'To no avail' Meaning and Examples

To no avail means that you do not succeed in achieving your objective, or what you do is ineffective.

To no avail in English means that you do not succeed in achieving your objective, or what you do is ineffective.

  • I tried to warn him of the dangers of smoking, but to no avail.
  • Our team lost the football match. The players did their best to no avail.

To no avail is often used to say that you are making and effort but not having success:

  • I decided to abandon the project after working very hard to no avail.
  • I failed the exam. Can you believe it? I studied 8 hours a day for two weeks to no avail.

Is 'To no avail' Formal?

To no avail is mainly used in writing and literary works. It is also used in formal and neutral conversations.

You can use to no avail in informal situations, but this expression is more extended in formal language. In an informal context you can use other words, such as "pointless", "in vain" or "to no benefit":

  • I tried to convince my parents, but my efforts were to no avail.
  • I tried to convince my parents, but my efforts were pointless.
  • I tried to convince my parents, but my efforts were in vain.

The three sentences above are correct.

Difference between 'To no avail' and 'Of no avail'

  • Of no avail means unsuccessful, pointless, or useless (adjective).
  • To no avail means:
    • in vain, unsuccessfully (adverb)
    • of no avail

For example, you can say:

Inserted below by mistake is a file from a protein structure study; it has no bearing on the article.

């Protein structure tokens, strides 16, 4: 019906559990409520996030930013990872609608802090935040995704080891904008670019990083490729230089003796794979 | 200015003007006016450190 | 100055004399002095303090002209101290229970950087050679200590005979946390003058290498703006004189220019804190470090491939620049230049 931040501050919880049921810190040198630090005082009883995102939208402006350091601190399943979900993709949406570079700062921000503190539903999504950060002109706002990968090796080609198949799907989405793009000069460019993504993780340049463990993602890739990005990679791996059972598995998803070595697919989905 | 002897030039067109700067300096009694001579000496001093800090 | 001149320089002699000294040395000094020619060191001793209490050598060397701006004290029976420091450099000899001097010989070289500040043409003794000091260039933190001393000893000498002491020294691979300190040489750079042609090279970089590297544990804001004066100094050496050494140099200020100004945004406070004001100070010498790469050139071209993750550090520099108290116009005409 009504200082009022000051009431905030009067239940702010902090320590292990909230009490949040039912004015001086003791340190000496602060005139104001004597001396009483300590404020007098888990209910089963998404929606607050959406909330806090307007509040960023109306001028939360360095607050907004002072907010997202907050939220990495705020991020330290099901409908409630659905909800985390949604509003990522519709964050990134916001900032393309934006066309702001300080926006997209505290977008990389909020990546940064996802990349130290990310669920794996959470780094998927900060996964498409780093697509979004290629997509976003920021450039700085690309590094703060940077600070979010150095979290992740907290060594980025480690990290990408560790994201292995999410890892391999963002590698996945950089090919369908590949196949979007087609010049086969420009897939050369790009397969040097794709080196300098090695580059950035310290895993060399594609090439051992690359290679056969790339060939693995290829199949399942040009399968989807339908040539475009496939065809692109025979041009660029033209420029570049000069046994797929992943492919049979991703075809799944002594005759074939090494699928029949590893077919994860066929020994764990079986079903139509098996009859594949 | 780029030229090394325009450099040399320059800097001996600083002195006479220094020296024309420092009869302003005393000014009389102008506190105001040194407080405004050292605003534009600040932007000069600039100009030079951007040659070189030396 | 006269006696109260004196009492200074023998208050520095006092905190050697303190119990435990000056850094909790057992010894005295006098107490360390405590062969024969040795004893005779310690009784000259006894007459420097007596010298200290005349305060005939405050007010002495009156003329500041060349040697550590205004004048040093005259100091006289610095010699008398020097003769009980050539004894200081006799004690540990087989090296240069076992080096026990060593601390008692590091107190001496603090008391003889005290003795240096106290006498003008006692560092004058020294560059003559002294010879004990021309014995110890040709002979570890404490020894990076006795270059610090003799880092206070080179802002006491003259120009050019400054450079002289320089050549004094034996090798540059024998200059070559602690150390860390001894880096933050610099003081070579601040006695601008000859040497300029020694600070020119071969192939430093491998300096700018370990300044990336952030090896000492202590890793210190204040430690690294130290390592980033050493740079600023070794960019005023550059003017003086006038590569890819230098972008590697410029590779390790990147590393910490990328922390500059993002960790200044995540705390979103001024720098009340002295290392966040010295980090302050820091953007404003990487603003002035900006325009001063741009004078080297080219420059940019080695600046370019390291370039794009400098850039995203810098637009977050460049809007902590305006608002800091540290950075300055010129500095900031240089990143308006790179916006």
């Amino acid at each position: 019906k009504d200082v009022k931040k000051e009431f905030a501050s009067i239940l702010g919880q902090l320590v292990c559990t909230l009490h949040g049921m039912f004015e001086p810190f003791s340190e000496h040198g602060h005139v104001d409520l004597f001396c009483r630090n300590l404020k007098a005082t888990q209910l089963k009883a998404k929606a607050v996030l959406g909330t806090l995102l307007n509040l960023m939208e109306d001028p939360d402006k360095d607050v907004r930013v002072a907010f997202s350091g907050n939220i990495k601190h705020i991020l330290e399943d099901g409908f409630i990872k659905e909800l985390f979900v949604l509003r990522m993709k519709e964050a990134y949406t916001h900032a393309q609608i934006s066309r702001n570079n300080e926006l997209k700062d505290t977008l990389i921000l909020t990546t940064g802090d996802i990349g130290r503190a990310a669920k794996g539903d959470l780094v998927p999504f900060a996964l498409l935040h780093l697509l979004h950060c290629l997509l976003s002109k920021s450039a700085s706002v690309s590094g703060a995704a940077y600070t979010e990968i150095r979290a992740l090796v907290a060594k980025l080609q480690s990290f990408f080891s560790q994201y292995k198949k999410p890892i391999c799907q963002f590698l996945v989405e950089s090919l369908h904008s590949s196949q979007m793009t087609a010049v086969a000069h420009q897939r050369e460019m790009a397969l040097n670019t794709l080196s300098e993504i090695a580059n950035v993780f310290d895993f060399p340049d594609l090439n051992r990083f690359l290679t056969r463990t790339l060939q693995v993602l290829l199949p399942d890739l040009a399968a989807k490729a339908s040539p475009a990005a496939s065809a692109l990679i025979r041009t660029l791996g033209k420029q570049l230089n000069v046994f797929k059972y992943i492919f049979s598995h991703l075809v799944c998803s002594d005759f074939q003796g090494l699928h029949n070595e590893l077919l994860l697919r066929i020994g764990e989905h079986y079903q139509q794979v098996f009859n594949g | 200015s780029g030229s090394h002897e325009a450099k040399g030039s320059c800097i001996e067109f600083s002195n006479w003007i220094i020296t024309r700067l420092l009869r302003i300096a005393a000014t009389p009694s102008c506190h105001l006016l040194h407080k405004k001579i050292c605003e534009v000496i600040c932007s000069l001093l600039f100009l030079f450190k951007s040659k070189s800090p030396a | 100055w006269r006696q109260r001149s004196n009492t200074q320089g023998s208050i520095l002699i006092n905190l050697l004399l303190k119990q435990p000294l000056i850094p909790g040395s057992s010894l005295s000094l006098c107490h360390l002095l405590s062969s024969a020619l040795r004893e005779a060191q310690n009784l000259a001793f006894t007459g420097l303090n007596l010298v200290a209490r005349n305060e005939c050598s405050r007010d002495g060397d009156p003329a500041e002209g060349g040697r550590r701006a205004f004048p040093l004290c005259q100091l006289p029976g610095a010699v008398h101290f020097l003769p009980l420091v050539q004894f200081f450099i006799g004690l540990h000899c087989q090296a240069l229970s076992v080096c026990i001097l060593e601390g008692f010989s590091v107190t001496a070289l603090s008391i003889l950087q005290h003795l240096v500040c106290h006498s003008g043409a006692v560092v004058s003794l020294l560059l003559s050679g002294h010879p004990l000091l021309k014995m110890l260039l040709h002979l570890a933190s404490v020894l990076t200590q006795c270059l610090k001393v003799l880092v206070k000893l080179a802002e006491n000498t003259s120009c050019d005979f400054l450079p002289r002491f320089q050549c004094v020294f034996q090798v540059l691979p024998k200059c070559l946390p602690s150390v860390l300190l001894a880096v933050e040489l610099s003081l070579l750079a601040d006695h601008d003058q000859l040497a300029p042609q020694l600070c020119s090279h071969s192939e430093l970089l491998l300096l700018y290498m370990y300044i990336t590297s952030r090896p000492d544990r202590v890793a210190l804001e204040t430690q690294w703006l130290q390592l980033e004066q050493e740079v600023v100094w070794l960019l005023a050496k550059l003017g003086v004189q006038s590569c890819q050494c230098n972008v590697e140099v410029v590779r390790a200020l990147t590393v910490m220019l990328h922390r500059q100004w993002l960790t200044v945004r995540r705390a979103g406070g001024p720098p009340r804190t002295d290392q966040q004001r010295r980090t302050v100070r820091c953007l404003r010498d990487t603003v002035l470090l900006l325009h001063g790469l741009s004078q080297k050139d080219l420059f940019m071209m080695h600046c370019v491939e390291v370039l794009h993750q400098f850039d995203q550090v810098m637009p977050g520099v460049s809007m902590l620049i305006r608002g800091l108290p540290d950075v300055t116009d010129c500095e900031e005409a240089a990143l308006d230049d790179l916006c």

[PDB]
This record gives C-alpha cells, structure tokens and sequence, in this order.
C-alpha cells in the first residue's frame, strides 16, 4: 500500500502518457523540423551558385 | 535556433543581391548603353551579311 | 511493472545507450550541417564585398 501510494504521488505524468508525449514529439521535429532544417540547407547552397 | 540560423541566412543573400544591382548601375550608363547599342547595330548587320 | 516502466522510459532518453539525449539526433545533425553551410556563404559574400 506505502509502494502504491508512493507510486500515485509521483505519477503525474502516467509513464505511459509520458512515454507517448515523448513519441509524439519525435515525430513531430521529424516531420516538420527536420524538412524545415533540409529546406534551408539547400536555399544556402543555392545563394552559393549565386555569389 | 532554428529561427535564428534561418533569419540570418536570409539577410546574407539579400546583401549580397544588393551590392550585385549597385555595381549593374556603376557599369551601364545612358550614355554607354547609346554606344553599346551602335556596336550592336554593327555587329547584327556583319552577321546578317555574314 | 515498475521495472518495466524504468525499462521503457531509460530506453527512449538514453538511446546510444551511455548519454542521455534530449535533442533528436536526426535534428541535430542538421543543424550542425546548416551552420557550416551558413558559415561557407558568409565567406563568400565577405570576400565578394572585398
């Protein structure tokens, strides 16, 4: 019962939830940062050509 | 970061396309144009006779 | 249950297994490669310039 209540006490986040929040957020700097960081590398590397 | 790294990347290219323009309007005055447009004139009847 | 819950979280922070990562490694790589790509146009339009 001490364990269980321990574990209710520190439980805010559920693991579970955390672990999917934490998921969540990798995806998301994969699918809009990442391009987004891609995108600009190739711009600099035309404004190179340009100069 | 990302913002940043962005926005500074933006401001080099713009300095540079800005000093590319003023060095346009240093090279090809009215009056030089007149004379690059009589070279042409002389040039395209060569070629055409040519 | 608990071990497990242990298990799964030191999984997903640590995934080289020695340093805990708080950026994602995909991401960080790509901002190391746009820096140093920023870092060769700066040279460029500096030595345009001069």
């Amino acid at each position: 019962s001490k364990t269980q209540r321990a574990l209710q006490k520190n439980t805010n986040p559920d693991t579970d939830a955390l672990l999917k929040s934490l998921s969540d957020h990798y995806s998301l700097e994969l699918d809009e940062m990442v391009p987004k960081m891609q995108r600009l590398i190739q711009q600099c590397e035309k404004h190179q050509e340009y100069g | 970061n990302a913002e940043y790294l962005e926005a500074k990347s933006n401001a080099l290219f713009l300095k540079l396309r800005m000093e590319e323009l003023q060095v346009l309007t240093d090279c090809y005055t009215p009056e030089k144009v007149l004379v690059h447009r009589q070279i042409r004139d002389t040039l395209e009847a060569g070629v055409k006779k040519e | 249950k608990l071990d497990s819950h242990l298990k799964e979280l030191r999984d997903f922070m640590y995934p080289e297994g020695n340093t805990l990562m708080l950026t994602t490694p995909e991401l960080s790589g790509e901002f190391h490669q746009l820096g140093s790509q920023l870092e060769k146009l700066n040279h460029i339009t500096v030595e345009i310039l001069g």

• His help was of no avail.
  • Do useful things. Avoid doing things that are of no avail.
  • I've been practicing yoga to reduce anxiety and stress, but to no avail.
  • The government implemented halfway measures to no avail.

'To little avail' and 'Of little avail'

You can use to little avail and of little avail to cushion the idea of being "useless" and sound less blunt.

  • The board of directors implemented a number of policies, but they were of little avail.
  • Try to do meaningful things instead of doing things that are to little avail.

More Examples

  • Her efforts were of no avail.
  • I tried acupuncture to quit smoking to no avail.
  • She wanted to buy a luxury car. We tried to change her mind, but to no avail.
  • It is one of the most difficult books to understand. I read it three times to no avail.
  • Most of the policies they have implemented to prevent illegal drug trade were of no avail.
  • Legislators tried to prevent tobacco use by passing a number of anti-smoking laws, but to no avail.
  • Writing such a long article on climate change was of no avail because the editor decided to drop my story.
  • Chinese is one of the hardest languages to learn for Americans. I tried to learn Chinese with a native speaker to little avail.
  • My wife and I attempted to repair the washing machine ourselves to no avail. I must admit that we were not sure what was causing the problem.
  • In 2008, the European central bank tried to stimulate economic growth by lowering interest rates, but its monetary policy decisions were to no avail.

Other Ways To Say 'To no avail'

Instead of to no avail, you can use the following expressions in a range of situations:

  • useless
  • pointless
  • in vain
  • no help
  • to no benefit
  • to no use
  • to no effect
  • with no gain
  • it will not serve
  • but not worth it
  • It will not be of any use
  • it doesn't make any difference
  • It didn't help me achieve the goal

'Avail' as a Verb

"To avail oneself of something" means making good use of something, or taking advantage of an opportunity. "To avail" can also mean "to help" or "to be useful". You can learn more about to avail as a verb on our post 'To Avail' Meaning and Examples.

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